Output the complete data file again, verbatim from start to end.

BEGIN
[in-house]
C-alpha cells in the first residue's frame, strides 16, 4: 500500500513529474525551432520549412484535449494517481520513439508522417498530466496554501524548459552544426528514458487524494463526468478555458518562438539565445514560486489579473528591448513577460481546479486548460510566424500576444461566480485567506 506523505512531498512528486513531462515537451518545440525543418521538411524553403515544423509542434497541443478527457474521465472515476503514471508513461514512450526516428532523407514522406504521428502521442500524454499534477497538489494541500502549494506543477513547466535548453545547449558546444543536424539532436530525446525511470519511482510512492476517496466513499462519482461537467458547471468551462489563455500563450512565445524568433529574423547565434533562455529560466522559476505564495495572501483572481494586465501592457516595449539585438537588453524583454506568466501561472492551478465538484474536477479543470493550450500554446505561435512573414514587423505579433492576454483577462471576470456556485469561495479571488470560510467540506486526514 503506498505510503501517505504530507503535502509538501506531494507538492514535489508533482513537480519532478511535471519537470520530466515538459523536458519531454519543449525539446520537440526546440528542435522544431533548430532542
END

[in-house]
C-alpha cells in the first residue's frame, strides 16, 4: 500500500513529474525551432520549412484535449494517481520513439508522417498530466496554501524548459552544426528514458487524494463526468478555458518562438539565445514560486489579473528591448513577460481546479486548460510566424500576444461566480485567506 506523505512531498512528486513531462515537451518545440525543418521538411524553403515544423509542434497541443478527457474521465472515476503514471508513461514512450526516428532523407514522406504521428502521442500524454499534477497538489494541500502549494506543477513547466535548453545547449558546444543536424539532436530525446525511470519511482510512492476517496466513499462519482461537467458547471468551462489563455500563450512565445524568433529574423547565434533562455529560466522559476505564495495572501483572481494586465501592457516595449539585438537588453524583454506568466501561472492551478465538484474536477479543470493550450500554446505561435512573414514587423505579433492576454483577462471576470456556485469561495479571488470560510467540506486526514 503506498505510503501517505504530507503535502509538501506531494507538492514535489508533482513537480519532478511535471519537470520530466515538459523536458519531454519543449525539446520537440526546440528542435522544431533548430532542